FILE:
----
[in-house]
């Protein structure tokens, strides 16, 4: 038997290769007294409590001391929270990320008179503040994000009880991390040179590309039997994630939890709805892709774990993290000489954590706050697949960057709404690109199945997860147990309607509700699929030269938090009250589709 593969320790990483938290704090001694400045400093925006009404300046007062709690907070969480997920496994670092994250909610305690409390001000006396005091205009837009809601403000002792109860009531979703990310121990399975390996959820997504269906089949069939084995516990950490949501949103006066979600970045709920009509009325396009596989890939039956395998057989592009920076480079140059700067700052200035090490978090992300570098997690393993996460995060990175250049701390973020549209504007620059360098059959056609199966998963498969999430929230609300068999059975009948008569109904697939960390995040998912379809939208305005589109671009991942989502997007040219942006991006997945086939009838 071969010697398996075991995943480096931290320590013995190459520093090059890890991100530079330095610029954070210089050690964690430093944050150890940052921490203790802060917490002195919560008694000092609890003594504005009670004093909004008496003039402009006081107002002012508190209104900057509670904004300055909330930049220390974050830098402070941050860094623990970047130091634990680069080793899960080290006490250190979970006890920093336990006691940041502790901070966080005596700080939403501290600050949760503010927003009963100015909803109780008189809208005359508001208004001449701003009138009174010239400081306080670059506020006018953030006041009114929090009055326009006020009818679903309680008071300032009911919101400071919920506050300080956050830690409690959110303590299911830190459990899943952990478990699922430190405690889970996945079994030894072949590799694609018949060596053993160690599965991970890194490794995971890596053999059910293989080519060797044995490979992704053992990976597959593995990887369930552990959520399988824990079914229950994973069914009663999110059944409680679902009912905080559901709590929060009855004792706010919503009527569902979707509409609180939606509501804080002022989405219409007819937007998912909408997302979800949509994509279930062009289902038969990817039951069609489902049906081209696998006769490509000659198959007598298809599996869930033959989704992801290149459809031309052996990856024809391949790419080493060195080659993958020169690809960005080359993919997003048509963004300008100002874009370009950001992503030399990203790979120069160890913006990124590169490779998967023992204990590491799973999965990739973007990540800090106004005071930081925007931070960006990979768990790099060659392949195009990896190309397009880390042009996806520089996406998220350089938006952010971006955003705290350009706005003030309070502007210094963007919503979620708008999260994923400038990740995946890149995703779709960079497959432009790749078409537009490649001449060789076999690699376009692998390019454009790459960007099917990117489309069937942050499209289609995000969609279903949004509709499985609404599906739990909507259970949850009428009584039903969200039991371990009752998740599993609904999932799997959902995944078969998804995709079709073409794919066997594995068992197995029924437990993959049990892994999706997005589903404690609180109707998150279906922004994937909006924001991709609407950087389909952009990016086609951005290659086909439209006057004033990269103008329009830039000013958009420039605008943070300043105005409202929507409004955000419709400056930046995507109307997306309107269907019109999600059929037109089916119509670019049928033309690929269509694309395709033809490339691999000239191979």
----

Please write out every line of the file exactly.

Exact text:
[in-house]
């Protein structure tokens, strides 16, 4: 038997290769007294409590001391929270990320008179503040994000009880991390040179590309039997994630939890709805892709774990993290000489954590706050697949960057709404690109199945997860147990309607509700699929030269938090009250589709 593969320790990483938290704090001694400045400093925006009404300046007062709690907070969480997920496994670092994250909610305690409390001000006396005091205009837009809601403000002792109860009531979703990310121990399975390996959820997504269906089949069939084995516990950490949501949103006066979600970045709920009509009325396009596989890939039956395998057989592009920076480079140059700067700052200035090490978090992300570098997690393993996460995060990175250049701390973020549209504007620059360098059959056609199966998963498969999430929230609300068999059975009948008569109904697939960390995040998912379809939208305005589109671009991942989502997007040219942006991006997945086939009838 071969010697398996075991995943480096931290320590013995190459520093090059890890991100530079330095610029954070210089050690964690430093944050150890940052921490203790802060917490002195919560008694000092609890003594504005009670004093909004008496003039402009006081107002002012508190209104900057509670904004300055909330930049220390974050830098402070941050860094623990970047130091634990680069080793899960080290006490250190979970006890920093336990006691940041502790901070966080005596700080939403501290600050949760503010927003009963100015909803109780008189809208005359508001208004001449701003009138009174010239400081306080670059506020006018953030006041009114929090009055326009006020009818679903309680008071300032009911919101400071919920506050300080956050830690409690959110303590299911830190459990899943952990478990699922430190405690889970996945079994030894072949590799694609018949060596053993160690599965991970890194490794995971890596053999059910293989080519060797044995490979992704053992990976597959593995990887369930552990959520399988824990079914229950994973069914009663999110059944409680679902009912905080559901709590929060009855004792706010919503009527569902979707509409609180939606509501804080002022989405219409007819937007998912909408997302979800949509994509279930062009289902038969990817039951069609489902049906081209696998006769490509000659198959007598298809599996869930033959989704992801290149459809031309052996990856024809391949790419080493060195080659993958020169690809960005080359993919997003048509963004300008100002874009370009950001992503030399990203790979120069160890913006990124590169490779998967023992204990590491799973999965990739973007990540800090106004005071930081925007931070960006990979768990790099060659392949195009990896190309397009880390042009996806520089996406998220350089938006952010971006955003705290350009706005003030309070502007210094963007919503979620708008999260994923400038990740995946890149995703779709960079497959432009790749078409537009490649001449060789076999690699376009692998390019454009790459960007099917990117489309069937942050499209289609995000969609279903949004509709499985609404599906739990909507259970949850009428009584039903969200039991371990009752998740599993609904999932799997959902995944078969998804995709079709073409794919066997594995068992197995029924437990993959049990892994999706997005589903404690609180109707998150279906922004994937909006924001991709609407950087389909952009990016086609951005290659086909439209006057004033990269103008329009830039000013958009420039605008943070300043105005409202929507409004955000419709400056930046995507109307997306309107269907019109999600059929037109089916119509670019049928033309690929269509694309395709033809490339691999000239191979």